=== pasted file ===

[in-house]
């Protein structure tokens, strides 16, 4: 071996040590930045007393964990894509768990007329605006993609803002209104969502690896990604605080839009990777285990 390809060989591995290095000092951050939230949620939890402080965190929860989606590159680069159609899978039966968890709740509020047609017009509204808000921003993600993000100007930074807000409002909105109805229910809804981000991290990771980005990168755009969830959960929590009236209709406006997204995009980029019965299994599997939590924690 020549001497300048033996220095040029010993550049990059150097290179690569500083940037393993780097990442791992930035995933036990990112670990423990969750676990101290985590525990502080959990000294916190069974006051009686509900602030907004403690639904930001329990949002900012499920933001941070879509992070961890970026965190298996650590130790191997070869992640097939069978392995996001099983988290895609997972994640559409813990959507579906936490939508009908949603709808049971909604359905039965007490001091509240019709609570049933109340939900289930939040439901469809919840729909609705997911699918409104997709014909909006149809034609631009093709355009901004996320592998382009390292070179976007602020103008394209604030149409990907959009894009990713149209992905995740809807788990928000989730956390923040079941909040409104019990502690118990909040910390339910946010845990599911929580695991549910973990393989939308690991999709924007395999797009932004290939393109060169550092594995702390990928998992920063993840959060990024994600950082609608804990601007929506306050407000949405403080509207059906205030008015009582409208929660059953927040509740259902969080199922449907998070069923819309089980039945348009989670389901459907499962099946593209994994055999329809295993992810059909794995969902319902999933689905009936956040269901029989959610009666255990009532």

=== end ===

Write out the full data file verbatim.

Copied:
[in-house]
């Protein structure tokens, strides 16, 4: 071996040590930045007393964990894509768990007329605006993609803002209104969502690896990604605080839009990777285990 390809060989591995290095000092951050939230949620939890402080965190929860989606590159680069159609899978039966968890709740509020047609017009509204808000921003993600993000100007930074807000409002909105109805229910809804981000991290990771980005990168755009969830959960929590009236209709406006997204995009980029019965299994599997939590924690 020549001497300048033996220095040029010993550049990059150097290179690569500083940037393993780097990442791992930035995933036990990112670990423990969750676990101290985590525990502080959990000294916190069974006051009686509900602030907004403690639904930001329990949002900012499920933001941070879509992070961890970026965190298996650590130790191997070869992640097939069978392995996001099983988290895609997972994640559409813990959507579906936490939508009908949603709808049971909604359905039965007490001091509240019709609570049933109340939900289930939040439901469809919840729909609705997911699918409104997709014909909006149809034609631009093709355009901004996320592998382009390292070179976007602020103008394209604030149409990907959009894009990713149209992905995740809807788990928000989730956390923040079941909040409104019990502690118990909040910390339910946010845990599911929580695991549910973990393989939308690991999709924007395999797009932004290939393109060169550092594995702390990928998992920063993840959060990024994600950082609608804990601007929506306050407000949405403080509207059906205030008015009582409208929660059953927040509740259902969080199922449907998070069923819309089980039945348009989670389901459907499962099946593209994994055999329809295993992810059909794995969902319902999933689905009936956040269901029989959610009666255990009532």